So it’s not like it will go away. There are still the pockets of togetherness in the old-fashioned way. It will just be more rare.
Rocky Dhir: Now, Ron, kind of to digress a little bit, at these get-togethers in your small town, are you the DJ?
Ron Chichester: No, actually they think I’m from another planet because I know so much about technology and law, philosophy and everything else, but I can still relate to them.
Rocky Dhir: So, Reggie, can you — you touched on a little bit earlier, but can you maybe walk us through some of the other topics that the adaptable track will cover.
Reginald A. Hirsch: We start with a presentation with Craig Ball, who I’m sure you know, Rocky.
Rocky Dhir: Oh Sure.
Reginald A. Hirsch: Well-known.
Rocky Dhir: Absolutely.
Reginald A. Hirsch: And Judge Mystal to talk about what is called Upping Your Game in Zoom, which is really an hour presentation which covers all the basics. But as well as it being skills, we felt that that leading topic was to be important for our listeners and viewers because it has become kind of the de facto utilization by our trial courts and also our clients in many cases.
Ron, as we’ve talked about is obviously going to do the ethical video-conferencing and more with virtual platforms Joseph Jacobs out of Dallas is going to speak on online notarization. He actually spoke I believe at the Legislature on online notarization, and we think that’s important too because it’s oftentimes particularly during the lockdown getting notarizations on documents was difficult if not impossible with a real person.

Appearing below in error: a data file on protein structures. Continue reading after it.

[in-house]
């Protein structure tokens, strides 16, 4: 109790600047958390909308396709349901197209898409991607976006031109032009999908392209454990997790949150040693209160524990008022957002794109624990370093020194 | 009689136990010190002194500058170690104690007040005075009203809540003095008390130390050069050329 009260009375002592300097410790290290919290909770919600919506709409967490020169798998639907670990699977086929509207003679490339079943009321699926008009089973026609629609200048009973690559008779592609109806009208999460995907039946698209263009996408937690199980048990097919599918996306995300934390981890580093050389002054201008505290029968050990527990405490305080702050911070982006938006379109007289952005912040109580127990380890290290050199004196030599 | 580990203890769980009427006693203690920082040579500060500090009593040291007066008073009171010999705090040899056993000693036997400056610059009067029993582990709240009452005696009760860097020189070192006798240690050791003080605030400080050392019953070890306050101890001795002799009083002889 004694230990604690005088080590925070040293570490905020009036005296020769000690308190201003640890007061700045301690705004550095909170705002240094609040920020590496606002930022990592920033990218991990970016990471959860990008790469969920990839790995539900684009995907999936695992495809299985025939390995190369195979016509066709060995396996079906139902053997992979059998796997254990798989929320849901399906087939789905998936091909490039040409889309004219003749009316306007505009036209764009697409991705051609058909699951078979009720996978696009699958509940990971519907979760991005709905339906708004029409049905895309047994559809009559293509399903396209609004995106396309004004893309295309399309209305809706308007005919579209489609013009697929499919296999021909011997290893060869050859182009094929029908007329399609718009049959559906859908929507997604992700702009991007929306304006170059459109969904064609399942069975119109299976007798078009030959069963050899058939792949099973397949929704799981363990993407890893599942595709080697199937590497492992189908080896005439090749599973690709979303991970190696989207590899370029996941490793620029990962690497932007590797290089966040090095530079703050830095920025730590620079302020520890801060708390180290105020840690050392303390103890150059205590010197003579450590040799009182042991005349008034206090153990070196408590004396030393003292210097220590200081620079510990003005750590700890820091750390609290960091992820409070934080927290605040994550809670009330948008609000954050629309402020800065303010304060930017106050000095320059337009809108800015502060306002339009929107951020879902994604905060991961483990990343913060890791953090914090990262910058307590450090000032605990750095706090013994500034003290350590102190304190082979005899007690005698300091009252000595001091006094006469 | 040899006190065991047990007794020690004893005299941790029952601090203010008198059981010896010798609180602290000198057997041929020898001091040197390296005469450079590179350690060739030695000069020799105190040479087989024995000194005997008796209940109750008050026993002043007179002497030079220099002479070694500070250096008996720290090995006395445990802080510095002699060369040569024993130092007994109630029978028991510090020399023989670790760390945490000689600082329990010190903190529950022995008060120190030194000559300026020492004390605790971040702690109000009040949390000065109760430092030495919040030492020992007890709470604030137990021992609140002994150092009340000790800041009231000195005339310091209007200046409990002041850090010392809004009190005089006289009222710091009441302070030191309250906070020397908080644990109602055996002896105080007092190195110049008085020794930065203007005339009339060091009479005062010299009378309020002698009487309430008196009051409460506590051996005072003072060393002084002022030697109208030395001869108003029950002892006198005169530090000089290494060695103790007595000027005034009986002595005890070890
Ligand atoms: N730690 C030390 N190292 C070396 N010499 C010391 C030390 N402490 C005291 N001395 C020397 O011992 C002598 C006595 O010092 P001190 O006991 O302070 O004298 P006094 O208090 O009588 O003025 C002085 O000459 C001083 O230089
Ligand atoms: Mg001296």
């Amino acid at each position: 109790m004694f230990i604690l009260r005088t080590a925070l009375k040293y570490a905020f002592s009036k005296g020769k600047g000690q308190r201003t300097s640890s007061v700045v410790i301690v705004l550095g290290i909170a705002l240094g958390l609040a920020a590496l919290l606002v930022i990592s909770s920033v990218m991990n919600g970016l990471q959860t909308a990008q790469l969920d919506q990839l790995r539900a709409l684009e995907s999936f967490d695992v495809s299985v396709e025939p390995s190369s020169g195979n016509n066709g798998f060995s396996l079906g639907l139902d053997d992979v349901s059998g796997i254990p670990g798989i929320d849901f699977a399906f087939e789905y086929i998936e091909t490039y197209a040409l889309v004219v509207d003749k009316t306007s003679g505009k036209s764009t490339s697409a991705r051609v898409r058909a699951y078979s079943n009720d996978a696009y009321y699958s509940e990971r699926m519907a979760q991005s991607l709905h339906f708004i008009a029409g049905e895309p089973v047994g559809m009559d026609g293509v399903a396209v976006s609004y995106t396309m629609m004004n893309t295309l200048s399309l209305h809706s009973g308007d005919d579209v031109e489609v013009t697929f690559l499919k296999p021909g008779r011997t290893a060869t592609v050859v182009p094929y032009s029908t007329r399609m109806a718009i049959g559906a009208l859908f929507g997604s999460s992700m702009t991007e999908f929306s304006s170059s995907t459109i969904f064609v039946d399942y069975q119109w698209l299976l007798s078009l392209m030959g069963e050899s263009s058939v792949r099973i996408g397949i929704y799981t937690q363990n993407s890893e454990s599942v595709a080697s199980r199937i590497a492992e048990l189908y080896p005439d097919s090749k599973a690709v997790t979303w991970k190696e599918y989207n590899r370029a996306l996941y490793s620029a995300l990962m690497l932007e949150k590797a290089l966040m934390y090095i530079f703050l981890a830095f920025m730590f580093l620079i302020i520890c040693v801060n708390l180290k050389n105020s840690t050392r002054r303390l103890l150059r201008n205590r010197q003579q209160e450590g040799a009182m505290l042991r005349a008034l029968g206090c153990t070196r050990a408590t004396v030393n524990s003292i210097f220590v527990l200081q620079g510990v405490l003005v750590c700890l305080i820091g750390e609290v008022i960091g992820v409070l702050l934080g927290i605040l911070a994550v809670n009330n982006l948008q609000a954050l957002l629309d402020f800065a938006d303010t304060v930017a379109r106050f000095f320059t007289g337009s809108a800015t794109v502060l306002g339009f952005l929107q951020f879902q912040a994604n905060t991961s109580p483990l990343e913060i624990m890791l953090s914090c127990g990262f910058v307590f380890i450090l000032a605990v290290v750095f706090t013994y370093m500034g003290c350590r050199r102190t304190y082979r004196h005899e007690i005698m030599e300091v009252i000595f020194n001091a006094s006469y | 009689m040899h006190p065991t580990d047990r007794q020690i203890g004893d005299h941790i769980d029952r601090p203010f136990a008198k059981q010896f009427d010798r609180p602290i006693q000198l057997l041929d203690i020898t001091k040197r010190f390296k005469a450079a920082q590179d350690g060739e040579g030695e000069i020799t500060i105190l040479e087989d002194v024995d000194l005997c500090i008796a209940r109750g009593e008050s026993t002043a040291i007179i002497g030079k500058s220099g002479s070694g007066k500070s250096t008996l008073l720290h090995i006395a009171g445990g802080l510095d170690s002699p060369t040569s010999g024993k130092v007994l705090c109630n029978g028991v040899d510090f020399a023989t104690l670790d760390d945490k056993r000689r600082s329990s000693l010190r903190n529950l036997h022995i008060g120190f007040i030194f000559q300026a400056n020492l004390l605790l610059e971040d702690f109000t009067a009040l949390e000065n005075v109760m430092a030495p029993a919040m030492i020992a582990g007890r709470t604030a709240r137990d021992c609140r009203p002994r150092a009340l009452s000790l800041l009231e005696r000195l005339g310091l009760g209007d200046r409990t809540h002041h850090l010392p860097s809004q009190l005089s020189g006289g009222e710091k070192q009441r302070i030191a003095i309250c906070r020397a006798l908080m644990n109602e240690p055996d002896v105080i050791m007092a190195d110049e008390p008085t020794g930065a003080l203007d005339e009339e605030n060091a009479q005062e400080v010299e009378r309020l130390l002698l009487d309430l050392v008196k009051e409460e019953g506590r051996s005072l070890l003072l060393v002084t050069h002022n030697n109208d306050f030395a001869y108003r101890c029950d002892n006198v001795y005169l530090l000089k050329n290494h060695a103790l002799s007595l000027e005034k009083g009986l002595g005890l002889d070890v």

And then we have a presentation, Will Smith and Elizabeth Rogers and Lisa Angelo out of Houston on privacy issues related to video-conferencing and cloud-based programs, which is an area that I have a particular focus on as well and I have just talked to them about their presentation, they thought it went very well, that’s also an hour.
And then finally we lead with our 60 apps by 60 minutes ahead. Michael Kern is Chairman of that and just a number we had actually, a total of eight speakers on that and that has been one of our very popular presentations, in fact, at the annual meeting for the last couple of years, we’ve had it presented twice because we filled the room more than once. So that’s kind of the overall.
Again to emphasize, Rocky, all of these topics were chosen as enhancement for lawyers in with a focus on COVID-19. We wanted to give them the tools, the resources and presentations, that would be meaningful during this current environment situation we find ourselves in.
Rocky Dhir: Well, it’s funny you mentioned 60 apps in 60 minutes. I am tickled to hear that that’s going to be on the program. I remember a few years ago this is before 60 apps in 60 minutes became the legend that it is. I mean it was gaining in popularity. I was speaking and as I was speaking I saw the room start to really fill up, and of course, because I’ve got the ego that I do, I thought people were finally hearing far and wide about this brilliant speaker and I thought everybody was coming in to hear me. And then I find out they’re all there for the act that followed immediately after me was just 60 apps in 60 Minutes. I mean, it really is a fantastic program.
So I think, for a lot of folks they’re going to want to tune in to see what the latest and greatest technology is in their gadget. So I’m glad we’re doing that.
Reginald A. Hirsch: Yeah, it’s like a lightning round.
Rocky Dhir: It really is and it leaves you wanting to know more about each of these apps. So it’s just a fascinating topic. So I’m glad we’re doing that.
Reginald A. Hirsch: Well, thank you, we look forward to the presentation also, I think even our council members will be probably and section members will be looking at that hour presentation.